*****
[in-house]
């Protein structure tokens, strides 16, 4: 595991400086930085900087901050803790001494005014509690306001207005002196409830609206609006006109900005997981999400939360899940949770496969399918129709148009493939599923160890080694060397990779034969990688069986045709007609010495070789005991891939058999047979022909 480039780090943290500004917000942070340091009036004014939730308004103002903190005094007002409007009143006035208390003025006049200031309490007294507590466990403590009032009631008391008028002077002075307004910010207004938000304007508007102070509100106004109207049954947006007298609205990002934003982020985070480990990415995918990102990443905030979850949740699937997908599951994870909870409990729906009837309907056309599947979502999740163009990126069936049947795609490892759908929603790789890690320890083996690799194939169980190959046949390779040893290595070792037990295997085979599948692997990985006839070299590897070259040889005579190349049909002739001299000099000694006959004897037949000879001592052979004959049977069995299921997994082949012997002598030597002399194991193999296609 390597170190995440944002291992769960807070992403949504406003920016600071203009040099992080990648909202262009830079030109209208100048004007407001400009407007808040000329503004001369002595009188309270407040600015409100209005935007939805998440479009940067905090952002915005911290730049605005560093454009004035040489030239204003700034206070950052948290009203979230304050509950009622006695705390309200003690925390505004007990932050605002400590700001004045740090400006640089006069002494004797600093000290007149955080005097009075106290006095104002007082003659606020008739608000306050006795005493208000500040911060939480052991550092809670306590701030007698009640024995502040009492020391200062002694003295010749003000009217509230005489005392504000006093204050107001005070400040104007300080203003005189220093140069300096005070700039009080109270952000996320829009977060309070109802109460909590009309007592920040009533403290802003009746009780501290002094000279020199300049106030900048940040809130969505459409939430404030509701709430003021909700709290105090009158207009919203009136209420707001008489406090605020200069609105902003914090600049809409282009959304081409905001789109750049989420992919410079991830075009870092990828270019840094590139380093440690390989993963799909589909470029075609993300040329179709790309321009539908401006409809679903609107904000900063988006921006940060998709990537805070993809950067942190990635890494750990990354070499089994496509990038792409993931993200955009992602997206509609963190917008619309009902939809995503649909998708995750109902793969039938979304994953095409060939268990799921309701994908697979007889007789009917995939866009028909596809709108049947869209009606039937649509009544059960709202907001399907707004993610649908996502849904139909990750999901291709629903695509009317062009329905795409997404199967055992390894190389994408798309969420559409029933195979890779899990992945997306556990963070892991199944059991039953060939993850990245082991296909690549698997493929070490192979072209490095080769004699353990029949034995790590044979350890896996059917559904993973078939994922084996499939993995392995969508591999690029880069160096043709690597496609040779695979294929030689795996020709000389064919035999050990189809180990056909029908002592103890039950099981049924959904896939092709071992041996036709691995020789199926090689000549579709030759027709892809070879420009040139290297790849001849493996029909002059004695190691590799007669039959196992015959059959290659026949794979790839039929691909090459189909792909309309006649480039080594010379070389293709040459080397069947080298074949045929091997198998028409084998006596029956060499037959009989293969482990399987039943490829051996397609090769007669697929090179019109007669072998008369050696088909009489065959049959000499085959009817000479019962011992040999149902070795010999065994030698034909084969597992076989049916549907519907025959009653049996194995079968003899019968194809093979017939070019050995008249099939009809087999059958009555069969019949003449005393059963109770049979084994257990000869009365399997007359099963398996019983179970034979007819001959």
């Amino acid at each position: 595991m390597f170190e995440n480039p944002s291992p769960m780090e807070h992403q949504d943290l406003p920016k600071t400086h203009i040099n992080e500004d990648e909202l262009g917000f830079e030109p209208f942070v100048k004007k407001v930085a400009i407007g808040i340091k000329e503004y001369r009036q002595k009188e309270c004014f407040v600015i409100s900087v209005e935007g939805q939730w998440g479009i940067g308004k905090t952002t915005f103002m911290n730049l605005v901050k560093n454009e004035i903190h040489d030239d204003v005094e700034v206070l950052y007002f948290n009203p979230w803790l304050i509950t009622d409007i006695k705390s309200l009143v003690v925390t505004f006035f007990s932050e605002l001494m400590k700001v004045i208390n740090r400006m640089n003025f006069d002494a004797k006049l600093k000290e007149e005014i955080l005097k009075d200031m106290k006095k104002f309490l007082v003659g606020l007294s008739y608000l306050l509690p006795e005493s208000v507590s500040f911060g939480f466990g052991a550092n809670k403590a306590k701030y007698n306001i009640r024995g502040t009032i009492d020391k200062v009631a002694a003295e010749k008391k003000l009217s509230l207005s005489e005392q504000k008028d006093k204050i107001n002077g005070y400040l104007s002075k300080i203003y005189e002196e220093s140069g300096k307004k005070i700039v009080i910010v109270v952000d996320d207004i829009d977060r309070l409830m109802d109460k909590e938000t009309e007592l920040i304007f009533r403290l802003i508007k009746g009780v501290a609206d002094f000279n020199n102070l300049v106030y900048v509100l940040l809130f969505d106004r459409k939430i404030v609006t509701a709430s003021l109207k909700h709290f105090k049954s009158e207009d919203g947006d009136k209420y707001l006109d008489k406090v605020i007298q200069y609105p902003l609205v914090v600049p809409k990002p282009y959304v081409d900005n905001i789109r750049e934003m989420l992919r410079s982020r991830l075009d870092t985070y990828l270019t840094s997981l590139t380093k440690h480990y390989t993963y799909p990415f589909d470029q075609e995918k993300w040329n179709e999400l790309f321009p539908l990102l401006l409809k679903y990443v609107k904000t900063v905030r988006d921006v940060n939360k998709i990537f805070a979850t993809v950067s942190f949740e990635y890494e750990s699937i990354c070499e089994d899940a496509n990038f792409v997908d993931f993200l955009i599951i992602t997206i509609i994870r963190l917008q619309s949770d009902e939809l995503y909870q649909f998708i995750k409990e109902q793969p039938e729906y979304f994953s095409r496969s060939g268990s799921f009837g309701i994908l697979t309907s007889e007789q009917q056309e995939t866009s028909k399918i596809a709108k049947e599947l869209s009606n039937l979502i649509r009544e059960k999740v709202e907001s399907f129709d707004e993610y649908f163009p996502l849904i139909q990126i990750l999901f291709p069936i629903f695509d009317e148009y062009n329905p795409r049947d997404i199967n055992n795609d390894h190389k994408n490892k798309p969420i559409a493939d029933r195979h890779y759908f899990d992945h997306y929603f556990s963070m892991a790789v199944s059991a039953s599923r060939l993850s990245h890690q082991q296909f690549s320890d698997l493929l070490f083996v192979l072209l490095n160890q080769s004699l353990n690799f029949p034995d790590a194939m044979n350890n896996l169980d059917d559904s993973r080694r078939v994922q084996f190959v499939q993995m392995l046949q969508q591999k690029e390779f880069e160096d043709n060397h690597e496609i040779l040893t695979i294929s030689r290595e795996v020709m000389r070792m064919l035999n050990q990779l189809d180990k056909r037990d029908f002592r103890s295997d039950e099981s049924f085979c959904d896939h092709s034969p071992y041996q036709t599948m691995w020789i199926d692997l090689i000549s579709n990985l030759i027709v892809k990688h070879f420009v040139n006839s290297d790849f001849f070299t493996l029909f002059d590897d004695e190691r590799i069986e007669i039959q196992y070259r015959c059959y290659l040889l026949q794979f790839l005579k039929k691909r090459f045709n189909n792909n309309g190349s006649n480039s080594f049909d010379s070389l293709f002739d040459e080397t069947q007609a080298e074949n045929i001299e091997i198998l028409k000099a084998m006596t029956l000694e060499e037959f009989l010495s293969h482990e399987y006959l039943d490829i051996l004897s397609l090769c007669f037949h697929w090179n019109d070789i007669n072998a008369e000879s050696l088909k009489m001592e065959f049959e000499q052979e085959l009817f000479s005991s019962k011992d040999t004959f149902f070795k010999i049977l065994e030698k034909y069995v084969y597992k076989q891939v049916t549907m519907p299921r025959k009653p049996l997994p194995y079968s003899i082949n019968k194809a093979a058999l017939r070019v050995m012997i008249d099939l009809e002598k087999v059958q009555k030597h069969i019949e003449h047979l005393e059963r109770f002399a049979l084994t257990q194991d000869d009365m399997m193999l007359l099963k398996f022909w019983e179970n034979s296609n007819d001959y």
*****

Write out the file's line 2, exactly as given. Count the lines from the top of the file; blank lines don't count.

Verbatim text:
């Protein structure tokens, strides 16, 4: 595991400086930085900087901050803790001494005014509690306001207005002196409830609206609006006109900005997981999400939360899940949770496969399918129709148009493939599923160890080694060397990779034969990688069986045709007609010495070789005991891939058999047979022909 480039780090943290500004917000942070340091009036004014939730308004103002903190005094007002409007009143006035208390003025006049200031309490007294507590466990403590009032009631008391008028002077002075307004910010207004938000304007508007102070509100106004109207049954947006007298609205990002934003982020985070480990990415995918990102990443905030979850949740699937997908599951994870909870409990729906009837309907056309599947979502999740163009990126069936049947795609490892759908929603790789890690320890083996690799194939169980190959046949390779040893290595070792037990295997085979599948692997990985006839070299590897070259040889005579190349049909002739001299000099000694006959004897037949000879001592052979004959049977069995299921997994082949012997002598030597002399194991193999296609 390597170190995440944002291992769960807070992403949504406003920016600071203009040099992080990648909202262009830079030109209208100048004007407001400009407007808040000329503004001369002595009188309270407040600015409100209005935007939805998440479009940067905090952002915005911290730049605005560093454009004035040489030239204003700034206070950052948290009203979230304050509950009622006695705390309200003690925390505004007990932050605002400590700001004045740090400006640089006069002494004797600093000290007149955080005097009075106290006095104002007082003659606020008739608000306050006795005493208000500040911060939480052991550092809670306590701030007698009640024995502040009492020391200062002694003295010749003000009217509230005489005392504000006093204050107001005070400040104007300080203003005189220093140069300096005070700039009080109270952000996320829009977060309070109802109460909590009309007592920040009533403290802003009746009780501290002094000279020199300049106030900048940040809130969505459409939430404030509701709430003021909700709290105090009158207009919203009136209420707001008489406090605020200069609105902003914090600049809409282009959304081409905001789109750049989420992919410079991830075009870092990828270019840094590139380093440690390989993963799909589909470029075609993300040329179709790309321009539908401006409809679903609107904000900063988006921006940060998709990537805070993809950067942190990635890494750990990354070499089994496509990038792409993931993200955009992602997206509609963190917008619309009902939809995503649909998708995750109902793969039938979304994953095409060939268990799921309701994908697979007889007789009917995939866009028909596809709108049947869209009606039937649509009544059960709202907001399907707004993610649908996502849904139909990750999901291709629903695509009317062009329905795409997404199967055992390894190389994408798309969420559409029933195979890779899990992945997306556990963070892991199944059991039953060939993850990245082991296909690549698997493929070490192979072209490095080769004699353990029949034995790590044979350890896996059917559904993973078939994922084996499939993995392995969508591999690029880069160096043709690597496609040779695979294929030689795996020709000389064919035999050990189809180990056909029908002592103890039950099981049924959904896939092709071992041996036709691995020789199926090689000549579709030759027709892809070879420009040139290297790849001849493996029909002059004695190691590799007669039959196992015959059959290659026949794979790839039929691909090459189909792909309309006649480039080594010379070389293709040459080397069947080298074949045929091997198998028409084998006596029956060499037959009989293969482990399987039943490829051996397609090769007669697929090179019109007669072998008369050696088909009489065959049959000499085959009817000479019962011992040999149902070795010999065994030698034909084969597992076989049916549907519907025959009653049996194995079968003899019968194809093979017939070019050995008249099939009809087999059958009555069969019949003449005393059963109770049979084994257990000869009365399997007359099963398996019983179970034979007819001959």